With Germany’s lifting of the ban on the publication of Adolf Hitler’s Mein Kampf can we expect a laundering of that controversial period’s main movers and shakers? The lifting of the prohibition has been reluctant. The truth is that the copyright period has now drawn to an end. The Bavarian copyright holders have little choice in the matter. The thinking behind the move is, ‘if we do not publish the former chancellor’s memoirs others will.’ Too late, that genie is already out of the lamp; the relative liberalization of the internet has seen to that.
Of greater concern is the potential torrent of literature published by Hitler’s Reich that could accompany the fuhrer’s notorious chronicles. Much of the propaganda radiating from Nazi-controlled Munich and Berlin in the 1930s and during the war was published in the English language. This leaves the gates open to book plagiarists. Many revisionists could be sympathetic to the Nazi Reich.
Military history has always attracted a wide readership. Conventional bookstores have sections set aside for history. Dilemma, much of the history section is dominated by material that focuses on the Reich and World War Two. It is well-known in publishing circles that the two bestselling book types begin with the letter ‘s’ which denotes sex and swastikas. Such is the public fascination in the period that publishers concede that swastikas on a book’s cover can double sales.
The Heroes of the Reich title published by Amazon Books and Amazon Kindle is a case in point. The book’s author offers mini-biographies on those figures that were venerated in Hitler’s Germany. Surprisingly, whilst many of these ‘heroes’ are German nationals, many, like Englishwoman Winifred Wagner and Reich Foreign Minister Alfred Rosenberg, were not German. Another eyebrow raiser is that many figures idolised is Nazi Germany were more popular in the West than they were in the Nazi Reich. These include the orchestral conductor Herbert von Karajan and internationally revered soprano Elizabeth Schwarzkopf. Both were enthusiastic paid-up members of Hitler’s National Socialist Party.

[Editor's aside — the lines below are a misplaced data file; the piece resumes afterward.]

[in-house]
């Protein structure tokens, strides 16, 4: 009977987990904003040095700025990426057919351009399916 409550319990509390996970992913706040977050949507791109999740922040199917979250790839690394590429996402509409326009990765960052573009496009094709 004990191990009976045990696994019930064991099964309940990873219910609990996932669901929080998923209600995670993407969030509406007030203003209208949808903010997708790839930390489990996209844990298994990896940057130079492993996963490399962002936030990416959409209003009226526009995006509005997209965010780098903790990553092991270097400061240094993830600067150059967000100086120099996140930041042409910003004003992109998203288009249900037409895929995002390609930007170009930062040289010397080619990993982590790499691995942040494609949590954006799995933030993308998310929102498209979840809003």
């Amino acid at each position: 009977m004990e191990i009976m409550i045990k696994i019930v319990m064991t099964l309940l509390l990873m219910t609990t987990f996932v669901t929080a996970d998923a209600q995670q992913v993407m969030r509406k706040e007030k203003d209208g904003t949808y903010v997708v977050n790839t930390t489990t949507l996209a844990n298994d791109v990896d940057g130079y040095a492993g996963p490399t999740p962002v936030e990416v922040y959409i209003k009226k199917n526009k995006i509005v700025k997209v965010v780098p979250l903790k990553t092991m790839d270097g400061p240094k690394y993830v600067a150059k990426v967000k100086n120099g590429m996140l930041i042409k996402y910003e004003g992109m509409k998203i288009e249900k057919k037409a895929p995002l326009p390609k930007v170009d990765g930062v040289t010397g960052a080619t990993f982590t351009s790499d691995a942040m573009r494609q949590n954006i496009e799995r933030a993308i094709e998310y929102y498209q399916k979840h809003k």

The book, Heroes of the Reich, is a compelling read. In fairness, some of the characters covered have already inspired great movies. As Far as my Feet Can Carry Me recounts the odyssey of a German prisoner of the Soviets. Clemens Forell escaped from the Gulag and made an 8,000 mile perilous trek back to his home country. The buccaneering exploits of escape artist Luftwaffe fighter ace, Franz von Werra, were chronicled in the movie, The One That Got Away.
To retain the credibility of the Heroes of the Reich allure the author goes to lengths to write objectively. This may seem a form of sanitizing the images portrayed in the book’s near forty biographical chapters. The best advice is to read the book and interpret things as you wish. It happened a long time ago.